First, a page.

"Slowly and gently" is the mantra by which Julie Cheyney makes her cheese, St Jude.  This pace and tone is evident immediately upon entering her cheese room in Bungay, Suffolk.  It was a real privilege to be invited for a hands-on visit to get a deeper understanding of what makes this beautiful little cheese so special.

Fen Farm Dairy sign

Julie makes cheese at Fen Farm, home of renowned brie-style cheese Baron Bigod, using the same protein-rich raw milk from the farm's herd of Montbeliarde cows.  Following recent expansion in its production, the making and maturing of Baron Bigod has moved to new facilities on the farm leaving the former shared cheese room available for Julie and her colleague Blake to enjoy more space and time for making St Jude and its washed rind sister cheese, St Cera.

Janette and Clare arrived to find the day's curd in small plastic vats, acidifying slowly.  Julie explained that slow acidification allows greater breaking of protein chains in the milk received directly from the milking parlour before dawn that morning.  Shorter protein chains result in more variety and depth of flavour in the final cheese. The importance of this process has led Julie to experiment with her cheese-making in recent weeks, to explore returning St Jude to a longer make time now that she has freer access to the cheese room.

Upon reaching a desired acidity, the curd was ready for cutting and hand ladling into individual moulds.  This was our first opportunity to get involved. Using a long metal knife we sliced the curd into small cubes.  With a plastic jug we scooped it up and poured it gently into row upon row of small white baskets. At first the whey ran off quickly, draining heavily to the floor.  This soon subsided to a regular methodical drip, although not before soaking our clog-clad socks and giving a whole new meaning to cheesy feet!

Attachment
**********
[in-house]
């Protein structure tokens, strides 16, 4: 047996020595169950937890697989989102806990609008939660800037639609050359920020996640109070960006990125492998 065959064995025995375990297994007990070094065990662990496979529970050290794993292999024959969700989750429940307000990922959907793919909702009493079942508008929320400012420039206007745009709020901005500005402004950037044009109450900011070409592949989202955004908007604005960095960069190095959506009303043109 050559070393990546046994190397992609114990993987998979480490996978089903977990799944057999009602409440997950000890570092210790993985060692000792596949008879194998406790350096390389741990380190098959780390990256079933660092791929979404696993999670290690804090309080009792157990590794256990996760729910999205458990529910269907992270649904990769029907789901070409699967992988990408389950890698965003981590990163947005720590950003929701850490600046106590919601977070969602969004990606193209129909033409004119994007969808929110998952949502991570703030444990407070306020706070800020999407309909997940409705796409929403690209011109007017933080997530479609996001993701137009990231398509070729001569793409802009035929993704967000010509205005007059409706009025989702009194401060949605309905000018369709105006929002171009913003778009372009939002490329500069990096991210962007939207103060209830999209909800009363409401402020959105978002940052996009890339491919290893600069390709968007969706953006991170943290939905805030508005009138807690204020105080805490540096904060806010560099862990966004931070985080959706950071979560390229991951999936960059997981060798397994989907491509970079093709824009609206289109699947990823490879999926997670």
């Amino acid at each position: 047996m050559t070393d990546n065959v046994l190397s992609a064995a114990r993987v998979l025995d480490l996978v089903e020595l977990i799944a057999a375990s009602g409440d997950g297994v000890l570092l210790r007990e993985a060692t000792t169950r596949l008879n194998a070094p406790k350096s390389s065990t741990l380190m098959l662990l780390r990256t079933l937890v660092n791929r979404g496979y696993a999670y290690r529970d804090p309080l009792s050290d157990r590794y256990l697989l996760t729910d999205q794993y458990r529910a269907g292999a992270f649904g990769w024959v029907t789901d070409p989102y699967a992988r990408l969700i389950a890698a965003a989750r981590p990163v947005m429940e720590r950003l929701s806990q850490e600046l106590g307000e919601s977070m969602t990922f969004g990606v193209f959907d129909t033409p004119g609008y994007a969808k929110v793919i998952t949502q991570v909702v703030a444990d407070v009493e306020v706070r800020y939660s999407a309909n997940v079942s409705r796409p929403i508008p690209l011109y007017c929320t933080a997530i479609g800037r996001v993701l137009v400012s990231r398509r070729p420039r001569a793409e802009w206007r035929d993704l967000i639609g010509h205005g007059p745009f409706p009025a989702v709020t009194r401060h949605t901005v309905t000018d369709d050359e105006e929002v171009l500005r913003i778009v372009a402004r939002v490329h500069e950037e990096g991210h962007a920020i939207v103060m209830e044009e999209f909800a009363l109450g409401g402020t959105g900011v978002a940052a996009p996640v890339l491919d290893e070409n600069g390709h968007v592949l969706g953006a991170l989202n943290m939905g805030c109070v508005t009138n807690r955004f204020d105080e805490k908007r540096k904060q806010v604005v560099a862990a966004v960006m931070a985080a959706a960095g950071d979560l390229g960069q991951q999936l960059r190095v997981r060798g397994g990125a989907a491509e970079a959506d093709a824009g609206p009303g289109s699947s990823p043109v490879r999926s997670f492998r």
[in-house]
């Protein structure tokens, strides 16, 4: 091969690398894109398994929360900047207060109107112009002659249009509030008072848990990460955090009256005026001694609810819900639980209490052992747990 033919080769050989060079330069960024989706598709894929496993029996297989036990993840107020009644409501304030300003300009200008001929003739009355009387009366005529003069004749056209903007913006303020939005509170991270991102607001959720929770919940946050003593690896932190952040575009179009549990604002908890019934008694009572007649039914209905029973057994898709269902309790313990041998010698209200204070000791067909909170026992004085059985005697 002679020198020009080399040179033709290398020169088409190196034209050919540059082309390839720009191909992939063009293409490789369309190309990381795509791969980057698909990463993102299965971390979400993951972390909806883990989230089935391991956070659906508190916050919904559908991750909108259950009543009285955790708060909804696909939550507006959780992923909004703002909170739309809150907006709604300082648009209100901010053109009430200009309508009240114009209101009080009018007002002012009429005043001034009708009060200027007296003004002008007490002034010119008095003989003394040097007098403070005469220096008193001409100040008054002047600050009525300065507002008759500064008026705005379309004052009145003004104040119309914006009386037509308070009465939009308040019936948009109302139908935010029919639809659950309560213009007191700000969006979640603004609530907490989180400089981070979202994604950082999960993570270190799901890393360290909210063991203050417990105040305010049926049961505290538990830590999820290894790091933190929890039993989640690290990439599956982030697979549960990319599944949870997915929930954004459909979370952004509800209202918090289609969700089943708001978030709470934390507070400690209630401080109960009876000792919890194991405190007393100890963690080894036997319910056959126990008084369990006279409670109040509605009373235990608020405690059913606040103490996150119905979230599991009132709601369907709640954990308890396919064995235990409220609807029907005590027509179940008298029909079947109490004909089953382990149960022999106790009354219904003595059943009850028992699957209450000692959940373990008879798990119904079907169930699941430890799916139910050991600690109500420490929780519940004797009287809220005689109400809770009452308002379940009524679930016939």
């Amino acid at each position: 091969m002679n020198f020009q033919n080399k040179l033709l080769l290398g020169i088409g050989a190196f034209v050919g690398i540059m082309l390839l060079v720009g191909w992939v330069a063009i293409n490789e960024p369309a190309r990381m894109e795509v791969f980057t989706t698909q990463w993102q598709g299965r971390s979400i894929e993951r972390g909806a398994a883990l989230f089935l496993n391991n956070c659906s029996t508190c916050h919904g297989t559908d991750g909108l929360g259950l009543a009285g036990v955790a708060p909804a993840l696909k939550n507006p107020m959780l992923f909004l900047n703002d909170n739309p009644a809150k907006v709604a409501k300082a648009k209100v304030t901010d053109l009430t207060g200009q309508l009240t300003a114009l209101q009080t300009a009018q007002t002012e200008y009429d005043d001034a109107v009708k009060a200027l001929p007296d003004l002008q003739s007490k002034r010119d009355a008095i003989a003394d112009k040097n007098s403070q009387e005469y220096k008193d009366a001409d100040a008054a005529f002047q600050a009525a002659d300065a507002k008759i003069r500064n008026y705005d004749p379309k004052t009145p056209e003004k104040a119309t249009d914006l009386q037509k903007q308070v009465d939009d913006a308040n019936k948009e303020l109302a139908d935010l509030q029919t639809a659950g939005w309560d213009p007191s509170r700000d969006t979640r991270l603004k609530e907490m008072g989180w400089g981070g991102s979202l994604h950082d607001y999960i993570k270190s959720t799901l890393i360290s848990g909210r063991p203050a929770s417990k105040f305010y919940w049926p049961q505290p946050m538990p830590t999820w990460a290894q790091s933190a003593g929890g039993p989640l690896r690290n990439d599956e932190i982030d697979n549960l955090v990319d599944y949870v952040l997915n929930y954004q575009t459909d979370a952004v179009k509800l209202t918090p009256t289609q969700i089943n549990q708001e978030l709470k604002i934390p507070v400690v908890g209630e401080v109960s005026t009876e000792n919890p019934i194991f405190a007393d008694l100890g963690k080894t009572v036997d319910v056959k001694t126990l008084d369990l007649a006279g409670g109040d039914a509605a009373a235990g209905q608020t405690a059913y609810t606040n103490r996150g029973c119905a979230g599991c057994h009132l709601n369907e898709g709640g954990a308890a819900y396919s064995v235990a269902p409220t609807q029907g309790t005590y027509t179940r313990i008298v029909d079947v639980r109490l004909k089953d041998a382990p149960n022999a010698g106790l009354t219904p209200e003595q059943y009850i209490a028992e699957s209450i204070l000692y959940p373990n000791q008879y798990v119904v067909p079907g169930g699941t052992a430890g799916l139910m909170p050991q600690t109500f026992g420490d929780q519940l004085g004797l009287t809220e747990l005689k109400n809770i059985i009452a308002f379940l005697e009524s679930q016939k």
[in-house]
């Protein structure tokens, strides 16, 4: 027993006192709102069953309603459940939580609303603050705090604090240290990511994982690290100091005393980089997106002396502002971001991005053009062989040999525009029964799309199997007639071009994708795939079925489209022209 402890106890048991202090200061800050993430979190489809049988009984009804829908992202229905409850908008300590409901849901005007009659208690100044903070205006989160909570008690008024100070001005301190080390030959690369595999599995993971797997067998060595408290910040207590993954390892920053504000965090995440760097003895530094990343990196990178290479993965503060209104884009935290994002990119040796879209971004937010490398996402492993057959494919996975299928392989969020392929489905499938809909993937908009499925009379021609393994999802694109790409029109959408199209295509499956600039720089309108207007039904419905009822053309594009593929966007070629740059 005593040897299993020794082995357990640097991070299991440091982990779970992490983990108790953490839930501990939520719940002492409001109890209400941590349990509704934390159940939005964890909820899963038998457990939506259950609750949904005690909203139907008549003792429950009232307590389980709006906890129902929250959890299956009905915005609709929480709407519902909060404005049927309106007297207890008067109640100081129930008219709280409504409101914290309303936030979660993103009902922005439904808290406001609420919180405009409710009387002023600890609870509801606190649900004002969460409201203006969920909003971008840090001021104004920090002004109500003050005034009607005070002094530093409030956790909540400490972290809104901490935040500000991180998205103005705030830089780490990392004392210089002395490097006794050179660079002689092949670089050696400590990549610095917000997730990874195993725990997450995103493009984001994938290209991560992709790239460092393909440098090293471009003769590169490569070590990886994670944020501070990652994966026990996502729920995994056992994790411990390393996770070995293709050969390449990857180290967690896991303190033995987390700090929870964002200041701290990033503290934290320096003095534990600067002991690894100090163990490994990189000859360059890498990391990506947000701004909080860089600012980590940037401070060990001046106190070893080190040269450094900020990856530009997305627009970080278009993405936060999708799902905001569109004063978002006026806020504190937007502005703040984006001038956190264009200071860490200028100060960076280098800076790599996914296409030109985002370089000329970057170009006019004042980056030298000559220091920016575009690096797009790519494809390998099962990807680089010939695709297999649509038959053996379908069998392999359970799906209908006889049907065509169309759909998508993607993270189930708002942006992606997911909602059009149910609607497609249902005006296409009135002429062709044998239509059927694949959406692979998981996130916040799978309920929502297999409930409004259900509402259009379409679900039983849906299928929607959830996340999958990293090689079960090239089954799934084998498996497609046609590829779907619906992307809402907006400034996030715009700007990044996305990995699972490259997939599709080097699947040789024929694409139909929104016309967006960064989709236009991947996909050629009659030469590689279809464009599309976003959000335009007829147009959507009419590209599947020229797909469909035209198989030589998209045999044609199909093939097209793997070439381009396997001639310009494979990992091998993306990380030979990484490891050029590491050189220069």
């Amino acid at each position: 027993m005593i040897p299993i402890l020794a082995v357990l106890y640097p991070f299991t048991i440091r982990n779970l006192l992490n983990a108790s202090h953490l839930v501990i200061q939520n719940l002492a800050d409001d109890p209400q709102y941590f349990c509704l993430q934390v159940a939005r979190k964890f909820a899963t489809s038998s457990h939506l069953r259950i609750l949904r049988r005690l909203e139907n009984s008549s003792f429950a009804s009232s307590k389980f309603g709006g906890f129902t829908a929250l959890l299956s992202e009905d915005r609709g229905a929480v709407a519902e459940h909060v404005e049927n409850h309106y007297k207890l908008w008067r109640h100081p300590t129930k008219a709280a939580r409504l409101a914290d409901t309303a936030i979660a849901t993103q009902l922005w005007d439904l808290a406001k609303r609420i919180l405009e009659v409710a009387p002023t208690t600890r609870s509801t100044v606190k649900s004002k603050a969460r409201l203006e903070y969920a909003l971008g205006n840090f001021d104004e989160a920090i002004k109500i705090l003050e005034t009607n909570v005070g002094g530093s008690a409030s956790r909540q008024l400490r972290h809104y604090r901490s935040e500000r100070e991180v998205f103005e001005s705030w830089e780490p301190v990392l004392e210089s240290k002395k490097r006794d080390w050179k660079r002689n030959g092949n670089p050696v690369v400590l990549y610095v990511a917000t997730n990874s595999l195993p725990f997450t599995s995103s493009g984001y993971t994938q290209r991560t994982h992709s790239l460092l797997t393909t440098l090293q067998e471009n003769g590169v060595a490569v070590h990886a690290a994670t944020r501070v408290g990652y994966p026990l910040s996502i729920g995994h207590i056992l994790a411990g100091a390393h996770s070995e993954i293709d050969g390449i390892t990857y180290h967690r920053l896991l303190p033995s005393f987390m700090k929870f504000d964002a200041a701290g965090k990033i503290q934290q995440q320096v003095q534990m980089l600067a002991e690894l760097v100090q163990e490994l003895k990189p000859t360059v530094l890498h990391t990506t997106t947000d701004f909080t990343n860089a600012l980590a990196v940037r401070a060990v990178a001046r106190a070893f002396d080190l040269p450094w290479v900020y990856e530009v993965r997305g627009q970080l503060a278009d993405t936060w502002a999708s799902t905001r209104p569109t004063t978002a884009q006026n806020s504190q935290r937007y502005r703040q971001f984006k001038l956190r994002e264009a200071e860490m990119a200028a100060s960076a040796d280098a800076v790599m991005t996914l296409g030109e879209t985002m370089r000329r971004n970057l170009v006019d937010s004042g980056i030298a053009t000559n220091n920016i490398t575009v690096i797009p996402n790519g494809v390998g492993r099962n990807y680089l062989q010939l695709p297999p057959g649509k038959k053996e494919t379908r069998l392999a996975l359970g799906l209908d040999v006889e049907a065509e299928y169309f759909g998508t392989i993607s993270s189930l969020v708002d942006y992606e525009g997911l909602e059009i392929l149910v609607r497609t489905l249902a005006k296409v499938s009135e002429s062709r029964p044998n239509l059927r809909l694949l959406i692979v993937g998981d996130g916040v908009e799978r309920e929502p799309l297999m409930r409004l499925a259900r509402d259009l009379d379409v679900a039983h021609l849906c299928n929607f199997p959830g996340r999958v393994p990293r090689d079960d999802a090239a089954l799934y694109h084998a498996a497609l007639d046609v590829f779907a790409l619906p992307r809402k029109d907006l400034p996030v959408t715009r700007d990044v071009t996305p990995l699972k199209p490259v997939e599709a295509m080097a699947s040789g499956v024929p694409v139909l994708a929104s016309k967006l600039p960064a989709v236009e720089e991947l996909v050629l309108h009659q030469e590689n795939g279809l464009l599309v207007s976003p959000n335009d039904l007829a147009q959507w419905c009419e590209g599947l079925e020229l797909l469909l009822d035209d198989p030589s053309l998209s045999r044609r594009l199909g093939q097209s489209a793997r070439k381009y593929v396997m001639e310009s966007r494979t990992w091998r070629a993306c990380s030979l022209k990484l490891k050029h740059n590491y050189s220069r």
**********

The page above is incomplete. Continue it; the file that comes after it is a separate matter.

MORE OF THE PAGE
Whilst the cheeses continued to drain in the late afternoon sunshine, Blake talked to us about their latest venture into providing lightly salted cow curd to local restaurants.  A former chef himself, he has lots of delectable recipe ideas for this creamy, fresh tasting product. Julie then took us for a tour of the "hastening" and "maturing" rooms where racks of St Jude and St Cera sat quietly developing their exquisite flavour.

Back to the cheese room for the final job of the afternoon: turning the cheeses.  Trickier than it looks, each St Jude must be slid from its mould, turned and returned to the basket without disrupting the curds which were beginning to knit together.  So much of cheese making is strict science but every now and then a dash of doing things by feel is added to make the process truly magical. On turning, the "feel" of each cheese must be assessed - its size, weight and density in your palm - and a little curd added or taken away to make sure the final cheese turns out just the right size to fit snuggly into its little wooden box.  Julie and Blake rapidly work through the rows of moulds, chatting and flipping the cheeses between their hands with expertise ease. For Janette and I it was all too easy to fumble and end up with the cheese unturned, back in the way it started but we thoroughly enjoyed the challenge and repetition of this simple task. We left the cheeses tucked up in their baskets and the warmth of the cheese room for the night.  Julie and Blake would return at 4am the next morning to move them onto racks and start the next batch - the less enviable side of being a cheesemaker.